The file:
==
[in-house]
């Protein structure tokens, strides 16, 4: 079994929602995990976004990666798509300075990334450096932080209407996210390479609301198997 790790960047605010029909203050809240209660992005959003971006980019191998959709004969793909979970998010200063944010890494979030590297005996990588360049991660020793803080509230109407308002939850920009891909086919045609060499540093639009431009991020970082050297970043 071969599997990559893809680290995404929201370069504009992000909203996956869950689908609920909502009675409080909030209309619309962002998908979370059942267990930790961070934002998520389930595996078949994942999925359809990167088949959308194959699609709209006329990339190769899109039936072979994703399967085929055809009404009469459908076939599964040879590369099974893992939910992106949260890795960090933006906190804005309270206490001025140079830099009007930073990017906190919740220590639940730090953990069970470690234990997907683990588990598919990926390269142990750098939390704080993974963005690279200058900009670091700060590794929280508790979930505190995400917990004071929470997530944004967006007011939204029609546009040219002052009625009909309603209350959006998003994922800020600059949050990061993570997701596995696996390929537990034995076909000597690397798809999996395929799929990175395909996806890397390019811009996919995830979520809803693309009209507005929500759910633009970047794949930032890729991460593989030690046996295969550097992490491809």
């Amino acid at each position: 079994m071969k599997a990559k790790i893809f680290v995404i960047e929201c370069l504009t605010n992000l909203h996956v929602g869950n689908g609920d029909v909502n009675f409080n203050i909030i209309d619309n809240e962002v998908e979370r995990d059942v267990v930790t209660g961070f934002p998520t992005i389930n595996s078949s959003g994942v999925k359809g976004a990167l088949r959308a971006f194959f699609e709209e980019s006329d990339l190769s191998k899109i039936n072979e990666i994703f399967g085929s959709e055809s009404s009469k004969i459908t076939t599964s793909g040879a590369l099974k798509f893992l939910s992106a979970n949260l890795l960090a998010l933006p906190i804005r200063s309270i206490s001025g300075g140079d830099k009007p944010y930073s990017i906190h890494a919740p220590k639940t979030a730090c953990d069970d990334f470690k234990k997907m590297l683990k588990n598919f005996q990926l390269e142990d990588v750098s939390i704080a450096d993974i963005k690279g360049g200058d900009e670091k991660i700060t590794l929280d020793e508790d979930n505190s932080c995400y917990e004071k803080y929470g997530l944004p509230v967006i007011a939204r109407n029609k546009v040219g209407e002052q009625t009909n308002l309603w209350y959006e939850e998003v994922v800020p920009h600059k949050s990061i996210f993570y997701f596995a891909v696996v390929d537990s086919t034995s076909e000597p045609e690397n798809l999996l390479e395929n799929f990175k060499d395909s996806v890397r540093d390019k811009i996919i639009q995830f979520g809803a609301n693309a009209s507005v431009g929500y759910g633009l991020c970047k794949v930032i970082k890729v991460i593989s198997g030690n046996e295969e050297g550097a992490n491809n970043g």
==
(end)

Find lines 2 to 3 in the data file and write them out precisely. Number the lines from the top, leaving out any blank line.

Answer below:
């Protein structure tokens, strides 16, 4: 079994929602995990976004990666798509300075990334450096932080209407996210390479609301198997 790790960047605010029909203050809240209660992005959003971006980019191998959709004969793909979970998010200063944010890494979030590297005996990588360049991660020793803080509230109407308002939850920009891909086919045609060499540093639009431009991020970082050297970043 071969599997990559893809680290995404929201370069504009992000909203996956869950689908609920909502009675409080909030209309619309962002998908979370059942267990930790961070934002998520389930595996078949994942999925359809990167088949959308194959699609709209006329990339190769899109039936072979994703399967085929055809009404009469459908076939599964040879590369099974893992939910992106949260890795960090933006906190804005309270206490001025140079830099009007930073990017906190919740220590639940730090953990069970470690234990997907683990588990598919990926390269142990750098939390704080993974963005690279200058900009670091700060590794929280508790979930505190995400917990004071929470997530944004967006007011939204029609546009040219002052009625009909309603209350959006998003994922800020600059949050990061993570997701596995696996390929537990034995076909000597690397798809999996395929799929990175395909996806890397390019811009996919995830979520809803693309009209507005929500759910633009970047794949930032890729991460593989030690046996295969550097992490491809």
């Amino acid at each position: 079994m071969k599997a990559k790790i893809f680290v995404i960047e929201c370069l504009t605010n992000l909203h996956v929602g869950n689908g609920d029909v909502n009675f409080n203050i909030i209309d619309n809240e962002v998908e979370r995990d059942v267990v930790t209660g961070f934002p998520t992005i389930n595996s078949s959003g994942v999925k359809g976004a990167l088949r959308a971006f194959f699609e709209e980019s006329d990339l190769s191998k899109i039936n072979e990666i994703f399967g085929s959709e055809s009404s009469k004969i459908t076939t599964s793909g040879a590369l099974k798509f893992l939910s992106a979970n949260l890795l960090a998010l933006p906190i804005r200063s309270i206490s001025g300075g140079d830099k009007p944010y930073s990017i906190h890494a919740p220590k639940t979030a730090c953990d069970d990334f470690k234990k997907m590297l683990k588990n598919f005996q990926l390269e142990d990588v750098s939390i704080a450096d993974i963005k690279g360049g200058d900009e670091k991660i700060t590794l929280d020793e508790d979930n505190s932080c995400y917990e004071k803080y929470g997530l944004p509230v967006i007011a939204r109407n029609k546009v040219g209407e002052q009625t009909n308002l309603w209350y959006e939850e998003v994922v800020p920009h600059k949050s990061i996210f993570y997701f596995a891909v696996v390929d537990s086919t034995s076909e000597p045609e690397n798809l999996l390479e395929n799929f990175k060499d395909s996806v890397r540093d390019k811009i996919i639009q995830f979520g809803a609301n693309a009209s507005v431009g929500y759910g633009l991020c970047k794949v930032i970082k890729v991460i593989s198997g030690n046996e295969e050297g550097a992490n491809n970043g």